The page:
3. Using metal hair ties
The last thing we want is to accidentally pull out hair strands. To avert fallen hair, you'll want to avoid using accessories like metal hair ties because they can play a tug-of-war on your strands. Instead, opt for silk hair ties, like the Slip Silk Skinnie Scrunchies ($39) which are gentler than metal ones and don't cause as much tangle, recommends Shelly Aguirre, a Chicago-based stylist at Maxine Salon. You can also try clips for thinning hair like the Teleties Medium Hair Clip ($13) which pull hair back with less tension than a hair tie.
4. Skipping UV protection on your scalp
Your scalp is just as sensitive to UV damage as any other area of your skin. Since you're likely spending more time outside during the spring and summer, you'll want to protect your scalp accordingly. "Neutrogena's Healthy Scalp Rapid Renewal Shampoo and Conditioner ($23) is a great option to switch in during these months when you're outside in the sun," Dr. Zubritsky says. The key ingredient in this shampoo and conditioner duo is pea protein, which she says "repair and help protect hair against UV damage." When you're spending time out in the sun, you'll also want to apply a scalp SPF. Grab the Oars + Alps Face + Scalp Mist with SPF 35 ($16), which just won a Well+Good SPF Award for Best Scalp SPF. It's a chemical formula so it's totally sheer and not greasy.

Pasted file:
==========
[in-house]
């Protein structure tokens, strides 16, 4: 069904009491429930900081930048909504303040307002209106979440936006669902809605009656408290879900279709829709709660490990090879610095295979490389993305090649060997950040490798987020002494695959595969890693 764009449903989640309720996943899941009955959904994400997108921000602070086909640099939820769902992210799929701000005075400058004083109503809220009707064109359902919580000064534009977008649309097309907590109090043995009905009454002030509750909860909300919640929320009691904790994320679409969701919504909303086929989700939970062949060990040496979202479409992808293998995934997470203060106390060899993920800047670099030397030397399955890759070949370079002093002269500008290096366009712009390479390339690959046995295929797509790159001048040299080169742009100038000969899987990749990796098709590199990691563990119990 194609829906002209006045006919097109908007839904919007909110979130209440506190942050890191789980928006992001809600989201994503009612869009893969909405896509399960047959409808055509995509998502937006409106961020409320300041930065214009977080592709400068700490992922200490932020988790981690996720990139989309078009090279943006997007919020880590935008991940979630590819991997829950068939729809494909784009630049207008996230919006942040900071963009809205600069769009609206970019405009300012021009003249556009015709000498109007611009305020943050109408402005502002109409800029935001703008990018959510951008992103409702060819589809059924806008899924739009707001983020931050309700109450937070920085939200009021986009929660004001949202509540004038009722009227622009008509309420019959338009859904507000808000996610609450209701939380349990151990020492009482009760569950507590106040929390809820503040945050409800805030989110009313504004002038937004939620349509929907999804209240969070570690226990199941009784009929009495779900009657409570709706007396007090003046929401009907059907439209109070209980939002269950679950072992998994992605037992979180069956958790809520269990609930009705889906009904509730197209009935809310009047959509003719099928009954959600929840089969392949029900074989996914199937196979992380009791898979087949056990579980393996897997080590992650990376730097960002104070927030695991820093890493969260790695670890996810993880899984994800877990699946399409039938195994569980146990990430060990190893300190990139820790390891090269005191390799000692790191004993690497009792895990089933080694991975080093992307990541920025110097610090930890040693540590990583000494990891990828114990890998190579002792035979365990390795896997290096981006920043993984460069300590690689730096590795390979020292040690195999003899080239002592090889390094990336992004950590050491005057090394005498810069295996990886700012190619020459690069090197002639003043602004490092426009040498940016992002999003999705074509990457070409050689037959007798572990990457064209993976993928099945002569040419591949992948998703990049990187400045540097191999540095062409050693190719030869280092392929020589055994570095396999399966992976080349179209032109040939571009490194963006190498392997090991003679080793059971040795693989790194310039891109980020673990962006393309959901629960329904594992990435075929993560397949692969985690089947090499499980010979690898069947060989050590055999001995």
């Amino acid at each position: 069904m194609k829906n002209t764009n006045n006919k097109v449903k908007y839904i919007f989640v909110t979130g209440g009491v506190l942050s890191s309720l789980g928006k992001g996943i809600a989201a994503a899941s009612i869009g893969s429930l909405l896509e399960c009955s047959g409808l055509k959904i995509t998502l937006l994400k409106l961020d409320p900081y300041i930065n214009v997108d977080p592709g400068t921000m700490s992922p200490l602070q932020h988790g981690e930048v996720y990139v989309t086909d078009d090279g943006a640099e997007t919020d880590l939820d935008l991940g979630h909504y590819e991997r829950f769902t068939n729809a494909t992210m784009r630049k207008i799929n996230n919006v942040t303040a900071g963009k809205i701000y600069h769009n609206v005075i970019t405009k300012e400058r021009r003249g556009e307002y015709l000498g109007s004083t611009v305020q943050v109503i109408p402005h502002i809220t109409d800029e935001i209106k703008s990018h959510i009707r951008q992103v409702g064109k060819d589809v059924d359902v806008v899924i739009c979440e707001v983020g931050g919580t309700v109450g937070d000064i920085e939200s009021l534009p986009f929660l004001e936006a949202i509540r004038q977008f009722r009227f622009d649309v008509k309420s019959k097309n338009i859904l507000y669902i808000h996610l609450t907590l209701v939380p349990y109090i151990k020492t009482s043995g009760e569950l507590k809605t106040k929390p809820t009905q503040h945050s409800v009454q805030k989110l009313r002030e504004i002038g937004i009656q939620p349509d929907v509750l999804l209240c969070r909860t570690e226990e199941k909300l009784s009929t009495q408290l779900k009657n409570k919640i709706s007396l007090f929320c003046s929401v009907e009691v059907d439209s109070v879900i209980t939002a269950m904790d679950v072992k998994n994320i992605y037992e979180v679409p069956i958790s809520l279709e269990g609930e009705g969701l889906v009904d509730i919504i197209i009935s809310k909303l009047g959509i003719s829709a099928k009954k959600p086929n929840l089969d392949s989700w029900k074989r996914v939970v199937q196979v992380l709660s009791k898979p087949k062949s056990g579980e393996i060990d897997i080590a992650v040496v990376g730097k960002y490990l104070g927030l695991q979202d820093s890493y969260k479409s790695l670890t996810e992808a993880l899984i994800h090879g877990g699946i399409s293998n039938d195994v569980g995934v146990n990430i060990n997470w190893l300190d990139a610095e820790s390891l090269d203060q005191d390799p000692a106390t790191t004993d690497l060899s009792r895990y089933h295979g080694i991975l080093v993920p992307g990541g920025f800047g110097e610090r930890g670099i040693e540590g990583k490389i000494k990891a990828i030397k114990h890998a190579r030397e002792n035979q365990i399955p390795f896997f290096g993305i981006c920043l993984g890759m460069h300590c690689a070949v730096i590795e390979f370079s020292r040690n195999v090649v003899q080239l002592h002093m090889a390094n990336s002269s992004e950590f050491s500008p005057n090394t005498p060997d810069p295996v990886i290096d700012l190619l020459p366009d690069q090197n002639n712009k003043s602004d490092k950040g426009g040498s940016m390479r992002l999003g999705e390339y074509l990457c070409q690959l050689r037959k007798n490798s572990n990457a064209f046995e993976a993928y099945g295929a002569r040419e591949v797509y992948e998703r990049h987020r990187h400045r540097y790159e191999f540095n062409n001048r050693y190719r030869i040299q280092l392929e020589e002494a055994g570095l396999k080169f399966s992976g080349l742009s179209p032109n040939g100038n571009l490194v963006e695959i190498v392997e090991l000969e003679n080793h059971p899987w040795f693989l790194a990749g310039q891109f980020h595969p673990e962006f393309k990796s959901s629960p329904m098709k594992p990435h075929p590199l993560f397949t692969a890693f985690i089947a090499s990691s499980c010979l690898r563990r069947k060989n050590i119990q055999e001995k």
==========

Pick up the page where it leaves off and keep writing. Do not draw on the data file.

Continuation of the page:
5. Excessively using dry shampoo
Just like facial skin, hair needs to be washed regularly. However, dry shampooing your hair in lieu of actual hair washing can have some consequences for already thinning hair. For example, it can clog hair follicles, which can cause permanent damage leading to hair loss, says Yates. Instead, be sure to regularly wash your hair as often as needed for your hair type (it can range from daily to every 10 days). And consider upping how often you shampoo if you're sweating a ton. "If you are active, consider increasing the frequency of your hair washing to remove any oil, sebum, debris, and chlorine from your hair," Dr. Zubritsky says.
6. Skipping scalp exfoliation